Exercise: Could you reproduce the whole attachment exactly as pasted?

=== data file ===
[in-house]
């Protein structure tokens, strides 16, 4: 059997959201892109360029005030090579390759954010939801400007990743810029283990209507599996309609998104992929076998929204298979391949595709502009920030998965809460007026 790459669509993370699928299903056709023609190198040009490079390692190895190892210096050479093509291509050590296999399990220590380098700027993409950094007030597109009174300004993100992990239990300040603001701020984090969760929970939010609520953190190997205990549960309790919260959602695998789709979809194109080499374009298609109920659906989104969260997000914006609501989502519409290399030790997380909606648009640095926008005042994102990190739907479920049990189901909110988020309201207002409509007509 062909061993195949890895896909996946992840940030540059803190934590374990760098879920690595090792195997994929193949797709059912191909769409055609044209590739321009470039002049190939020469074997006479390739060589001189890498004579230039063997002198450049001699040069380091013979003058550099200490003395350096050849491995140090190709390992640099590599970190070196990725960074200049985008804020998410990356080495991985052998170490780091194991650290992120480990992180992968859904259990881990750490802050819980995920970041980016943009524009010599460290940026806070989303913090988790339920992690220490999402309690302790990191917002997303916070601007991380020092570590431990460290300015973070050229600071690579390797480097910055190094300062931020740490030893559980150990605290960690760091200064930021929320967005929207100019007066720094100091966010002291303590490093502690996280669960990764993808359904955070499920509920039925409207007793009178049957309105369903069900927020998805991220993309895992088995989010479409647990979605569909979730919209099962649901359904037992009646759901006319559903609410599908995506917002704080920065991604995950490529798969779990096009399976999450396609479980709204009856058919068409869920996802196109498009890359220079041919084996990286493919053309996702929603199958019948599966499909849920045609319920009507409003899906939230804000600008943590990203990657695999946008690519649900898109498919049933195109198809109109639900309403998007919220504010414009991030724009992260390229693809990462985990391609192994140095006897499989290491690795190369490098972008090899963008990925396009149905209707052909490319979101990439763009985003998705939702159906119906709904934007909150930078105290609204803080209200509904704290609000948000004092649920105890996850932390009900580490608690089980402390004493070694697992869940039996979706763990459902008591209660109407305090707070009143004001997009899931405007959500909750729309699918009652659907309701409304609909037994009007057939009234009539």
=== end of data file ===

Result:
[in-house]
């Protein structure tokens, strides 16, 4: 059997959201892109360029005030090579390759954010939801400007990743810029283990209507599996309609998104992929076998929204298979391949595709502009920030998965809460007026 790459669509993370699928299903056709023609190198040009490079390692190895190892210096050479093509291509050590296999399990220590380098700027993409950094007030597109009174300004993100992990239990300040603001701020984090969760929970939010609520953190190997205990549960309790919260959602695998789709979809194109080499374009298609109920659906989104969260997000914006609501989502519409290399030790997380909606648009640095926008005042994102990190739907479920049990189901909110988020309201207002409509007509 062909061993195949890895896909996946992840940030540059803190934590374990760098879920690595090792195997994929193949797709059912191909769409055609044209590739321009470039002049190939020469074997006479390739060589001189890498004579230039063997002198450049001699040069380091013979003058550099200490003395350096050849491995140090190709390992640099590599970190070196990725960074200049985008804020998410990356080495991985052998170490780091194991650290992120480990992180992968859904259990881990750490802050819980995920970041980016943009524009010599460290940026806070989303913090988790339920992690220490999402309690302790990191917002997303916070601007991380020092570590431990460290300015973070050229600071690579390797480097910055190094300062931020740490030893559980150990605290960690760091200064930021929320967005929207100019007066720094100091966010002291303590490093502690996280669960990764993808359904955070499920509920039925409207007793009178049957309105369903069900927020998805991220993309895992088995989010479409647990979605569909979730919209099962649901359904037992009646759901006319559903609410599908995506917002704080920065991604995950490529798969779990096009399976999450396609479980709204009856058919068409869920996802196109498009890359220079041919084996990286493919053309996702929603199958019948599966499909849920045609319920009507409003899906939230804000600008943590990203990657695999946008690519649900898109498919049933195109198809109109639900309403998007919220504010414009991030724009992260390229693809990462985990391609192994140095006897499989290491690795190369490098972008090899963008990925396009149905209707052909490319979101990439763009985003998705939702159906119906709904934007909150930078105290609204803080209200509904704290609000948000004092649920105890996850932390009900580490608690089980402390004493070694697992869940039996979706763990459902008591209660109407305090707070009143004001997009899931405007959500909750729309699918009652659907309701409304609909037994009007057939009234009539």